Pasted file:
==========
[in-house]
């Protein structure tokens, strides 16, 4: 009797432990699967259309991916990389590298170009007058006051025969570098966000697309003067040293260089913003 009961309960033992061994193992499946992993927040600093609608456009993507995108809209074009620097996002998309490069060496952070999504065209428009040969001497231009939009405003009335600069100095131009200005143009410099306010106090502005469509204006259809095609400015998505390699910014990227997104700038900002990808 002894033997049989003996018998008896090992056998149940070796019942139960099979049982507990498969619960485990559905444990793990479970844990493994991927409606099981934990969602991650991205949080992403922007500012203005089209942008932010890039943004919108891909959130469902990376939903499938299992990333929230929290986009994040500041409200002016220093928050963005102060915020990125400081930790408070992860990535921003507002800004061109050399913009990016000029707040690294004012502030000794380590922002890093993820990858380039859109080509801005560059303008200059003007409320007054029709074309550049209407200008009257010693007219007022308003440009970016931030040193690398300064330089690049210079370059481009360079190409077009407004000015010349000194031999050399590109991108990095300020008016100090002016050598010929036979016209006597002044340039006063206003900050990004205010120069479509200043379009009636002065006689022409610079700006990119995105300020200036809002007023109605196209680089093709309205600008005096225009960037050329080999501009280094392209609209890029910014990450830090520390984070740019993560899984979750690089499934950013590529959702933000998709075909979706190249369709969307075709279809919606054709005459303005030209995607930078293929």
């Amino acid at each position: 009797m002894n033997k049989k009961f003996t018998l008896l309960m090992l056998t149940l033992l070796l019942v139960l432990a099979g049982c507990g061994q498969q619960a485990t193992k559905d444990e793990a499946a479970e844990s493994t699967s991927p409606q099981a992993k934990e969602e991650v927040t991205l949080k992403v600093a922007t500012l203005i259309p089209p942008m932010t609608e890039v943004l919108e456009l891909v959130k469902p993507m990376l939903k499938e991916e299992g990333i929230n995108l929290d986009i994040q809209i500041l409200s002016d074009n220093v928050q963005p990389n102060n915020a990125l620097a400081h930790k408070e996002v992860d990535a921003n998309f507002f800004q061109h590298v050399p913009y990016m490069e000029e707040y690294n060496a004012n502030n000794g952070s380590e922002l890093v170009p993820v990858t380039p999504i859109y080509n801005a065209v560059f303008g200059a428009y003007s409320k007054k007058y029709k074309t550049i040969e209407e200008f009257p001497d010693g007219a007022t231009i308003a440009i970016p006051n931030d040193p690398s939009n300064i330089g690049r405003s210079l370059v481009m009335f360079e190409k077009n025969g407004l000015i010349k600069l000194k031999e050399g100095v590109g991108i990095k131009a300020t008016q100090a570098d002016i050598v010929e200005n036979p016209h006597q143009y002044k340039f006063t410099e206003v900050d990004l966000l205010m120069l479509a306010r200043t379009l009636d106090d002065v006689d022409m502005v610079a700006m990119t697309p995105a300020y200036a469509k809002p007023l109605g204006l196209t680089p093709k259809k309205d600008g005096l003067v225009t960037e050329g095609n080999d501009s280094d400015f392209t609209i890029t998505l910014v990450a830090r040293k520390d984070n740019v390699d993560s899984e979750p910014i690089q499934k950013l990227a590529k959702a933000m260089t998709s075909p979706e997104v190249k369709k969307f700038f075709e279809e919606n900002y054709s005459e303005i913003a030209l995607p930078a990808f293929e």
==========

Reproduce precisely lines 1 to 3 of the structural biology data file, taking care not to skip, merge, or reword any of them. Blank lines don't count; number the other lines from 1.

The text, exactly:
[in-house]
């Protein structure tokens, strides 16, 4: 009797432990699967259309991916990389590298170009007058006051025969570098966000697309003067040293260089913003 009961309960033992061994193992499946992993927040600093609608456009993507995108809209074009620097996002998309490069060496952070999504065209428009040969001497231009939009405003009335600069100095131009200005143009410099306010106090502005469509204006259809095609400015998505390699910014990227997104700038900002990808 002894033997049989003996018998008896090992056998149940070796019942139960099979049982507990498969619960485990559905444990793990479970844990493994991927409606099981934990969602991650991205949080992403922007500012203005089209942008932010890039943004919108891909959130469902990376939903499938299992990333929230929290986009994040500041409200002016220093928050963005102060915020990125400081930790408070992860990535921003507002800004061109050399913009990016000029707040690294004012502030000794380590922002890093993820990858380039859109080509801005560059303008200059003007409320007054029709074309550049209407200008009257010693007219007022308003440009970016931030040193690398300064330089690049210079370059481009360079190409077009407004000015010349000194031999050399590109991108990095300020008016100090002016050598010929036979016209006597002044340039006063206003900050990004205010120069479509200043379009009636002065006689022409610079700006990119995105300020200036809002007023109605196209680089093709309205600008005096225009960037050329080999501009280094392209609209890029910014990450830090520390984070740019993560899984979750690089499934950013590529959702933000998709075909979706190249369709969307075709279809919606054709005459303005030209995607930078293929």
């Amino acid at each position: 009797m002894n033997k049989k009961f003996t018998l008896l309960m090992l056998t149940l033992l070796l019942v139960l432990a099979g049982c507990g061994q498969q619960a485990t193992k559905d444990e793990a499946a479970e844990s493994t699967s991927p409606q099981a992993k934990e969602e991650v927040t991205l949080k992403v600093a922007t500012l203005i259309p089209p942008m932010t609608e890039v943004l919108e456009l891909v959130k469902p993507m990376l939903k499938e991916e299992g990333i929230n995108l929290d986009i994040q809209i500041l409200s002016d074009n220093v928050q963005p990389n102060n915020a990125l620097a400081h930790k408070e996002v992860d990535a921003n998309f507002f800004q061109h590298v050399p913009y990016m490069e000029e707040y690294n060496a004012n502030n000794g952070s380590e922002l890093v170009p993820v990858t380039p999504i859109y080509n801005a065209v560059f303008g200059a428009y003007s409320k007054k007058y029709k074309t550049i040969e209407e200008f009257p001497d010693g007219a007022t231009i308003a440009i970016p006051n931030d040193p690398s939009n300064i330089g690049r405003s210079l370059v481009m009335f360079e190409k077009n025969g407004l000015i010349k600069l000194k031999e050399g100095v590109g991108i990095k131009a300020t008016q100090a570098d002016i050598v010929e200005n036979p016209h006597q143009y002044k340039f006063t410099e206003v900050d990004l966000l205010m120069l479509a306010r200043t379009l009636d106090d002065v006689d022409m502005v610079a700006m990119t697309p995105a300020y200036a469509k809002p007023l109605g204006l196209t680089p093709k259809k309205d600008g005096l003067v225009t960037e050329g095609n080999d501009s280094d400015f392209t609209i890029t998505l910014v990450a830090r040293k520390d984070n740019v390699d993560s899984e979750p910014i690089q499934k950013l990227a590529k959702a933000m260089t998709s075909p979706e997104v190249k369709k969307f700038f075709e279809e919606n900002y054709s005459e303005i913003a030209l995607p930078a990808f293929e």